Research has found that the incidence of several cancers is on the rise among younger adults in the United States. An MSK expert on diet and cancer explains how the obesity epidemic is to blame.
There is a lot to celebrate in the battle against cancer. Research by the American Cancer Society (ACS) shows that the US death rate from cancer fell by 27% from 1991 to 2016. Much of the decline is due to less smoking, as well as better screening and treatment of cancer.
But a disturbing trend lurks beneath the good news. In February 2019, research by the ACS found that among adults under 50, rates of cancer linked to obesity are rising. Even more alarming, the younger the generation, the greater the risk of developing certain cancers. Millennials born around 1985 are now twice as likely to develop six types of cancer as baby boomers born around 1950 were at the same age.
Neil Iyengar, a medical oncologist at Memorial Sloan Kettering who cares for people with breast cancer, is a leading researcher on the relationship between diet, metabolism, obesity, and cancer. He answered questions about this disturbing rise in cancer among younger adults.
What does the ACS study tell us about obesity and cancer?
The link between obesity and cancer is already well established, but these data are mostly from older people. Obesity rates are accelerating in young people. The ACS study suggests that obesity is also driving up cancer rates among younger adults.
The researchers looked at many types of cancer and found that six cancers linked to obesity have increased significantly in recent years among people under 50. These are colon cancer or rectal cancer, pancreatic cancer, kidney cancer, gallbladder cancer, uterine cancer [also called endometrial cancer], and multiple myeloma. These cancers are often not discovered in younger people until the disease is advanced, when it is harder to treat.
What happens if this trend continues?
This research could be a warning sign for the future. People’s risk of cancer typically rises as they age. So these young people at higher risk because of obesity could face even greater risk as they grow older.
To get a sense of the damage that obesity is already causing, consider that one in six cancer deaths in men is related to obesity and one in seven cancer deaths in women. This study suggests that those numbers could get worse. Obesity might chip away at some of the gains that have been made in reducing the death rate from cancer.Back to top
How does obesity lead to cancer?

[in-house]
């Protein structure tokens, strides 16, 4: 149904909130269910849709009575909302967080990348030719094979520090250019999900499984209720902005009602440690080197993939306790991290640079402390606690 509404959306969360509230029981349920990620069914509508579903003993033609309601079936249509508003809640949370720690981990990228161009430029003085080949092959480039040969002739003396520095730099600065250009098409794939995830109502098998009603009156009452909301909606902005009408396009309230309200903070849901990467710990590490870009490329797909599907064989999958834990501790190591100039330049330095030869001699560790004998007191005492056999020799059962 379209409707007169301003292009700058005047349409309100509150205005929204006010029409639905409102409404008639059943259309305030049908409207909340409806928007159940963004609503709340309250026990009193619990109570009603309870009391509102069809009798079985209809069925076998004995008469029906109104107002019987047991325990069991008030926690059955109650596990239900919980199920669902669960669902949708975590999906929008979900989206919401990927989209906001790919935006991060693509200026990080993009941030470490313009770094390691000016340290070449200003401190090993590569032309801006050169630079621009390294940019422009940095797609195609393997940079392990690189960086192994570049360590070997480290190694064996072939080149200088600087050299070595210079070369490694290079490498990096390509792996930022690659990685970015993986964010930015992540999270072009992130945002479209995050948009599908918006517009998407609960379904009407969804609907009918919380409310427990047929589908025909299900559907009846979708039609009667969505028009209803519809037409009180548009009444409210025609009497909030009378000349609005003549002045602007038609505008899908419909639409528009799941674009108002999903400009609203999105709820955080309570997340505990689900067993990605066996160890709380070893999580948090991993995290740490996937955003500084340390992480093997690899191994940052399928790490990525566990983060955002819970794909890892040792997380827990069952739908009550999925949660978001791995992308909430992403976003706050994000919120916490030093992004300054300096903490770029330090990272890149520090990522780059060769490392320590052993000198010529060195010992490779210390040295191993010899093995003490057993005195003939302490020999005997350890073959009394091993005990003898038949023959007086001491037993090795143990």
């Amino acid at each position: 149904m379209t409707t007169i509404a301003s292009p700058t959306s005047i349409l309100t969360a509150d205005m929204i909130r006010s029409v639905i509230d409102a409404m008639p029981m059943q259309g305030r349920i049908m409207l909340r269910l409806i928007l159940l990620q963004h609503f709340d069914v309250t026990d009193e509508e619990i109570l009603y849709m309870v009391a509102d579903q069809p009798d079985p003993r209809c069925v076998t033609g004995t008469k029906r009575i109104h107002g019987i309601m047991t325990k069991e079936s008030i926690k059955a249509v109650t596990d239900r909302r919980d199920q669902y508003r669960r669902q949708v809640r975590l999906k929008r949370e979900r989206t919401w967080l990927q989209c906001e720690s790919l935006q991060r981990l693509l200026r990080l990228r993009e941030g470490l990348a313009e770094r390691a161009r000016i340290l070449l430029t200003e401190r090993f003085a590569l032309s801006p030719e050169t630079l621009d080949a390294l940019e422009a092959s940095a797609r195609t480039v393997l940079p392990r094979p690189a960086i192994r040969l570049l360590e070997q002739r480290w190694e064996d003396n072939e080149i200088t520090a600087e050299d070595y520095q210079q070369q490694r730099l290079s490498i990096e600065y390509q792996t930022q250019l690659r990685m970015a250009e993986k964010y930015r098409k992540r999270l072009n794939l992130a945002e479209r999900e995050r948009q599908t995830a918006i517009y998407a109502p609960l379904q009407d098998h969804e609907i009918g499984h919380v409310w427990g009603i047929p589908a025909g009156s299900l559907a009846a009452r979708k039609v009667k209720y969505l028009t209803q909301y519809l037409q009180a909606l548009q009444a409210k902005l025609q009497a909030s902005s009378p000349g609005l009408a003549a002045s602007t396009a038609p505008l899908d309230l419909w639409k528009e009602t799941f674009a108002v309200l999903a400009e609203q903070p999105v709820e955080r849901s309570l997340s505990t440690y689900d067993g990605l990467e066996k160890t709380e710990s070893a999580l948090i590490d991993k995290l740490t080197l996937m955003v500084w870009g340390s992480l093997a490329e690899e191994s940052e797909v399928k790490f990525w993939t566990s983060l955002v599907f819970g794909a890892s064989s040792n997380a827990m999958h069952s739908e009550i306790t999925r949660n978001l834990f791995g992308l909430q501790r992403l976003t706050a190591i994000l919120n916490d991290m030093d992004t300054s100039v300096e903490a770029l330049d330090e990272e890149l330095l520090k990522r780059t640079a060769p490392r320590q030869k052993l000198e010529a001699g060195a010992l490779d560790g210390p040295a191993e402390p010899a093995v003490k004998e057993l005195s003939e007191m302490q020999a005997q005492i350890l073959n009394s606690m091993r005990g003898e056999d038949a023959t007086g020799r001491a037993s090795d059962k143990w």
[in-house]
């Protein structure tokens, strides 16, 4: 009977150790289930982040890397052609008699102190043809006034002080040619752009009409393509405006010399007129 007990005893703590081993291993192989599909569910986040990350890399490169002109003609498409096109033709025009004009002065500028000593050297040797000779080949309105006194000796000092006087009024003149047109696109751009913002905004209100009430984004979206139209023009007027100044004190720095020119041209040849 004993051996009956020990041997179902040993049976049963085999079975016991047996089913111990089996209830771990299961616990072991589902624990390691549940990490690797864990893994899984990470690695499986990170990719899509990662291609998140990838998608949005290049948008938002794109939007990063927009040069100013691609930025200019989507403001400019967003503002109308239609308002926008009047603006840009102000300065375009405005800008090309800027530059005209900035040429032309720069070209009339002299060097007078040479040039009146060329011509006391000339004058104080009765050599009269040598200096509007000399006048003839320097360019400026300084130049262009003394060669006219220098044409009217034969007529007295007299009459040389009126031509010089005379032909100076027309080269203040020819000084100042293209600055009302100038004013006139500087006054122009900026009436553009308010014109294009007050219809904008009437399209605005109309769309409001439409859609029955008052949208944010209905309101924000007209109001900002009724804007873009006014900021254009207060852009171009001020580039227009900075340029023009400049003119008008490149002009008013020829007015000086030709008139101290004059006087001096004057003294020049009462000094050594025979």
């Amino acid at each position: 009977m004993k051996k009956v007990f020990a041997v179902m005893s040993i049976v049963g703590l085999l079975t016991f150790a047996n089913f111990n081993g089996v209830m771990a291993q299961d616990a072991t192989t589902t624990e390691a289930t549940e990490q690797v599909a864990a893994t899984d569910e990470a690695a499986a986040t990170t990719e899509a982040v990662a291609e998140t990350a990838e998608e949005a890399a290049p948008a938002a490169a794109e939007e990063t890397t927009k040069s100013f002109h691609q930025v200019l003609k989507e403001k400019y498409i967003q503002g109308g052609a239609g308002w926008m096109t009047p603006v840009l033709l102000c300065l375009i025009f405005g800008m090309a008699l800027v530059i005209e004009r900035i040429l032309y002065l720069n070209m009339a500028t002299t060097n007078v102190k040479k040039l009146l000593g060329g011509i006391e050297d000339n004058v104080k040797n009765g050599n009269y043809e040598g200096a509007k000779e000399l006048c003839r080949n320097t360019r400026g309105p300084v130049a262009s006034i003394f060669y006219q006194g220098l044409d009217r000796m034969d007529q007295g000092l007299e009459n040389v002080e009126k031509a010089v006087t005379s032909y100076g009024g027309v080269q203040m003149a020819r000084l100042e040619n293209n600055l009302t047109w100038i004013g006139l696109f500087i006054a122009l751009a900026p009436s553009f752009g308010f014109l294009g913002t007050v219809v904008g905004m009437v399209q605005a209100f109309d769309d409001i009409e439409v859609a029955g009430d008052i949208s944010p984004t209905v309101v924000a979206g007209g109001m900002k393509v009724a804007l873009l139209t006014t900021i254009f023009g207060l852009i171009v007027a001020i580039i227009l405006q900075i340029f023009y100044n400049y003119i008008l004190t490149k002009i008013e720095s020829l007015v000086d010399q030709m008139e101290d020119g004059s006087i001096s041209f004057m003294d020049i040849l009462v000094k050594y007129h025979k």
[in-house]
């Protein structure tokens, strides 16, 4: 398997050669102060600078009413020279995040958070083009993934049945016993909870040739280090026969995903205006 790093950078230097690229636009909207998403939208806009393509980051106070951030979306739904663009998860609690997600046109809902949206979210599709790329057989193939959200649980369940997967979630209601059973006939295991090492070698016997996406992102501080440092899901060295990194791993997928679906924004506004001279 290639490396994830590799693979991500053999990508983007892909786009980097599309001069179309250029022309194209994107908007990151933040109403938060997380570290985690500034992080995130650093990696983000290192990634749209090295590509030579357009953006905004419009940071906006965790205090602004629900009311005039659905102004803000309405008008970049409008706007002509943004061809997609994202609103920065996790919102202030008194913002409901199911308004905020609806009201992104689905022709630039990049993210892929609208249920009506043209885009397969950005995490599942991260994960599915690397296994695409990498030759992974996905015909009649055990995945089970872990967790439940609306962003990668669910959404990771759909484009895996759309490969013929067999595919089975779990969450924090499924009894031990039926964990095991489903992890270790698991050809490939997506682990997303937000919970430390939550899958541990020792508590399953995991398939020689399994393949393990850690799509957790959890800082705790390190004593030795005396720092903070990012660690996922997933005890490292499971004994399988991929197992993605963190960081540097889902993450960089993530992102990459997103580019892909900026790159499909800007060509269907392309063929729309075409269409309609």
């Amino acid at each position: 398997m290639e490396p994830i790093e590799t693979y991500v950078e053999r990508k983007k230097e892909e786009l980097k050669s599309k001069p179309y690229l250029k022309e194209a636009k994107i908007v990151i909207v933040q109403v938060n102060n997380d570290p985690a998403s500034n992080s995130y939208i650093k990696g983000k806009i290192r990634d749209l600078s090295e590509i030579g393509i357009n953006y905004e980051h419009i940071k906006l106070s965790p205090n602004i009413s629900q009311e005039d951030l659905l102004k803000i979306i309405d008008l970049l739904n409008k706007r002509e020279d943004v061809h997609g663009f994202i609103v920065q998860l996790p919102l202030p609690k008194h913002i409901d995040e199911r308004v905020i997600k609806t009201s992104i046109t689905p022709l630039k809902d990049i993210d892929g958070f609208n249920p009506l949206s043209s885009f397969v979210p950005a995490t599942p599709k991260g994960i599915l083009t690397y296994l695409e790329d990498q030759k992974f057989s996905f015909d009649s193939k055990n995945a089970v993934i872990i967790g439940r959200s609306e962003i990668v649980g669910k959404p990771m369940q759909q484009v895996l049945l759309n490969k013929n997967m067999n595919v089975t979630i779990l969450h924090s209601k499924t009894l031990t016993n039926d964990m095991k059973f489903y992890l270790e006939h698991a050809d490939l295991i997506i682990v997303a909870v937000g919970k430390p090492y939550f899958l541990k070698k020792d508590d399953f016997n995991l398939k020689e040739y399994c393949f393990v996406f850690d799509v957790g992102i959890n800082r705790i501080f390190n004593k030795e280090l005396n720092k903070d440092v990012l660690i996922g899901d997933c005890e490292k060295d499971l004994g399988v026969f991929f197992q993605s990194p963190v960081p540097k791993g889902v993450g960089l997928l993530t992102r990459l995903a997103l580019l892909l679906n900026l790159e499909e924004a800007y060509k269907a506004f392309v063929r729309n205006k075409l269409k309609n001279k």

Fat is dynamic — it doesn’t just sit there. It can become dysfunctional, resulting in inflammation, which increases the risk of developing cancer. Many of the cancers linked to obesity are in organs that are embedded in pads of fat.
In addition, excess fat can influence the whole body. These are called systemic effects. For instance, people with dysfunctional fat tissue often have altered levels of hormones, such as insulin and estrogen. These changes can damage DNA and lead to several cancers, including cancers of some organs and even blood cancers, such as multiple myeloma.Back to top
This study focused on obesity. What about people who are not obese?
People who are not obese need to be careful too. Research at MSK and elsewhere suggests that having too much fat — even if you have a normal body weight or body mass index — can pose dangers as well.
This study’s alarming findings about cancer among people who are barely out of their teens underscores that it’s never too early to start good eating patterns. That old belief that kids can eat anything and be healthy later on really doesn’t hold up.Back to top
What can be done about the rise of obesity-related cancer?
Smoking is a good comparison. We need to start thinking of some foods in a similar way that we think about tobacco: unnecessary, addictive, and harmful. That’s the reality about high-sugar beverages, for example. It speaks volumes that obesity is expected to overtake smoking as the number one preventable cause of cancer.
Public health campaigns have run for decades telling young people that if you smoke now, you’ll have serious problems later with heart and lung disease and cancer. It took a long time for the message to sink in. But the falling rates of smoking suggest that people are now paying attention. Obesity needs a similar message.
People may not realize just how much obesity affects their risk of cancer. It’s really important that public health messages specifically drive home the connection between obesity and cancer. Some public health campaigns against obesity talk about a lot of bad effects but don’t say much about cancer. That should change.Back to top